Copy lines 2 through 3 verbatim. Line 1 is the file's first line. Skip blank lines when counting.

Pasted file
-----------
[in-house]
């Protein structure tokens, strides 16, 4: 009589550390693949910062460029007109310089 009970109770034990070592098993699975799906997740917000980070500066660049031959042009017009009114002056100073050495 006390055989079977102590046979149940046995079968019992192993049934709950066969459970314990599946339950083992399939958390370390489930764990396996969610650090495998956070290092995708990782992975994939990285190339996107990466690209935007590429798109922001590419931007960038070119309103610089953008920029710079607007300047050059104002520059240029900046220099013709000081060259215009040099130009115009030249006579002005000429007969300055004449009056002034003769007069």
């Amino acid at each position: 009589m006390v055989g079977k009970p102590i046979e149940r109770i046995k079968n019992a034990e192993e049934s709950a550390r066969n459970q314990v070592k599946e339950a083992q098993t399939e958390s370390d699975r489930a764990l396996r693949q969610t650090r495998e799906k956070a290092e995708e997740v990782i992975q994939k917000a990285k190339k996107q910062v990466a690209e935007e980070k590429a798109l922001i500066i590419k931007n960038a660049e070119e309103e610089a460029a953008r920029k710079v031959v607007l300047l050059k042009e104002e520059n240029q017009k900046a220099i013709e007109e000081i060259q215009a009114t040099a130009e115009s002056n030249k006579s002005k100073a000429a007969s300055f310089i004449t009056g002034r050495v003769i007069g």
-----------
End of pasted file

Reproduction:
């Protein structure tokens, strides 16, 4: 009589550390693949910062460029007109310089 009970109770034990070592098993699975799906997740917000980070500066660049031959042009017009009114002056100073050495 006390055989079977102590046979149940046995079968019992192993049934709950066969459970314990599946339950083992399939958390370390489930764990396996969610650090495998956070290092995708990782992975994939990285190339996107990466690209935007590429798109922001590419931007960038070119309103610089953008920029710079607007300047050059104002520059240029900046220099013709000081060259215009040099130009115009030249006579002005000429007969300055004449009056002034003769007069």
């Amino acid at each position: 009589m006390v055989g079977k009970p102590i046979e149940r109770i046995k079968n019992a034990e192993e049934s709950a550390r066969n459970q314990v070592k599946e339950a083992q098993t399939e958390s370390d699975r489930a764990l396996r693949q969610t650090r495998e799906k956070a290092e995708e997740v990782i992975q994939k917000a990285k190339k996107q910062v990466a690209e935007e980070k590429a798109l922001i500066i590419k931007n960038a660049e070119e309103e610089a460029a953008r920029k710079v031959v607007l300047l050059k042009e104002e520059n240029q017009k900046a220099i013709e007109e000081i060259q215009a009114t040099a130009e115009s002056n030249k006579s002005k100073a000429a007969s300055f310089i004449t009056g002034r050495v003769i007069g």